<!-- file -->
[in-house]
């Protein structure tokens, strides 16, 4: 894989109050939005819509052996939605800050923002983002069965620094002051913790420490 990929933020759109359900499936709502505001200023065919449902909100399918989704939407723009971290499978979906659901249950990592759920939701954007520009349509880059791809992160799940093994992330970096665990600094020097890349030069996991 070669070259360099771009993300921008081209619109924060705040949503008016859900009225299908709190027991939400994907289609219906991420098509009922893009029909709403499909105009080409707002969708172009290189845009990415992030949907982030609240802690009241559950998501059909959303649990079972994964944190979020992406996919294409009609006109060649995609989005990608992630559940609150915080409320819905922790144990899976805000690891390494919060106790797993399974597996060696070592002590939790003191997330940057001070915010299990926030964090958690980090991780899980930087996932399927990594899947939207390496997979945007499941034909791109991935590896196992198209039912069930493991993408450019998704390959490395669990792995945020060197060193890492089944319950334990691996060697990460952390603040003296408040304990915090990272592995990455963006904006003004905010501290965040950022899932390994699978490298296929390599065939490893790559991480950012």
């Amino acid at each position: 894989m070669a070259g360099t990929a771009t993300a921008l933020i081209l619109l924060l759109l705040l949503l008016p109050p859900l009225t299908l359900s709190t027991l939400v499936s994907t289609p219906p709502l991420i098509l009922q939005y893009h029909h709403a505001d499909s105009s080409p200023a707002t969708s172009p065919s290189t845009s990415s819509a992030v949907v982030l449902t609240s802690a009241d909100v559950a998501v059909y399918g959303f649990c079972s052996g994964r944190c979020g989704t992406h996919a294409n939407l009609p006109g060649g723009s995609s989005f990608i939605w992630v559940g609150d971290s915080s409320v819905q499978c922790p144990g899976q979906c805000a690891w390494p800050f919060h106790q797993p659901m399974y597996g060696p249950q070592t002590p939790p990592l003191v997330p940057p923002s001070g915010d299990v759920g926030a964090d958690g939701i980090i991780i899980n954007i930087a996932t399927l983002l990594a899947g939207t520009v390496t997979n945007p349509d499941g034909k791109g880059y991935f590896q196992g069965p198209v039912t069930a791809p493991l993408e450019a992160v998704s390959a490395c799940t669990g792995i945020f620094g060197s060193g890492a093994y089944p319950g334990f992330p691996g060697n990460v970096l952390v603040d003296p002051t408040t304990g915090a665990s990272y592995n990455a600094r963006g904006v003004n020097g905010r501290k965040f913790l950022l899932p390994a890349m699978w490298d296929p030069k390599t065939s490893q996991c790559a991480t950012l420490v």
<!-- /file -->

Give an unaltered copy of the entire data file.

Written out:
[in-house]
């Protein structure tokens, strides 16, 4: 894989109050939005819509052996939605800050923002983002069965620094002051913790420490 990929933020759109359900499936709502505001200023065919449902909100399918989704939407723009971290499978979906659901249950990592759920939701954007520009349509880059791809992160799940093994992330970096665990600094020097890349030069996991 070669070259360099771009993300921008081209619109924060705040949503008016859900009225299908709190027991939400994907289609219906991420098509009922893009029909709403499909105009080409707002969708172009290189845009990415992030949907982030609240802690009241559950998501059909959303649990079972994964944190979020992406996919294409009609006109060649995609989005990608992630559940609150915080409320819905922790144990899976805000690891390494919060106790797993399974597996060696070592002590939790003191997330940057001070915010299990926030964090958690980090991780899980930087996932399927990594899947939207390496997979945007499941034909791109991935590896196992198209039912069930493991993408450019998704390959490395669990792995945020060197060193890492089944319950334990691996060697990460952390603040003296408040304990915090990272592995990455963006904006003004905010501290965040950022899932390994699978490298296929390599065939490893790559991480950012």
């Amino acid at each position: 894989m070669a070259g360099t990929a771009t993300a921008l933020i081209l619109l924060l759109l705040l949503l008016p109050p859900l009225t299908l359900s709190t027991l939400v499936s994907t289609p219906p709502l991420i098509l009922q939005y893009h029909h709403a505001d499909s105009s080409p200023a707002t969708s172009p065919s290189t845009s990415s819509a992030v949907v982030l449902t609240s802690a009241d909100v559950a998501v059909y399918g959303f649990c079972s052996g994964r944190c979020g989704t992406h996919a294409n939407l009609p006109g060649g723009s995609s989005f990608i939605w992630v559940g609150d971290s915080s409320v819905q499978c922790p144990g899976q979906c805000a690891w390494p800050f919060h106790q797993p659901m399974y597996g060696p249950q070592t002590p939790p990592l003191v997330p940057p923002s001070g915010d299990v759920g926030a964090d958690g939701i980090i991780i899980n954007i930087a996932t399927l983002l990594a899947g939207t520009v390496t997979n945007p349509d499941g034909k791109g880059y991935f590896q196992g069965p198209v039912t069930a791809p493991l993408e450019a992160v998704s390959a490395c799940t669990g792995i945020f620094g060197s060193g890492a093994y089944p319950g334990f992330p691996g060697n990460v970096l952390v603040d003296p002051t408040t304990g915090a665990s990272y592995n990455a600094r963006g904006v003004n020097g905010r501290k965040f913790l950022l899932p390994a890349m699978w490298d296929p030069k390599t065939s490893q996991c790559a991480t950012l420490v």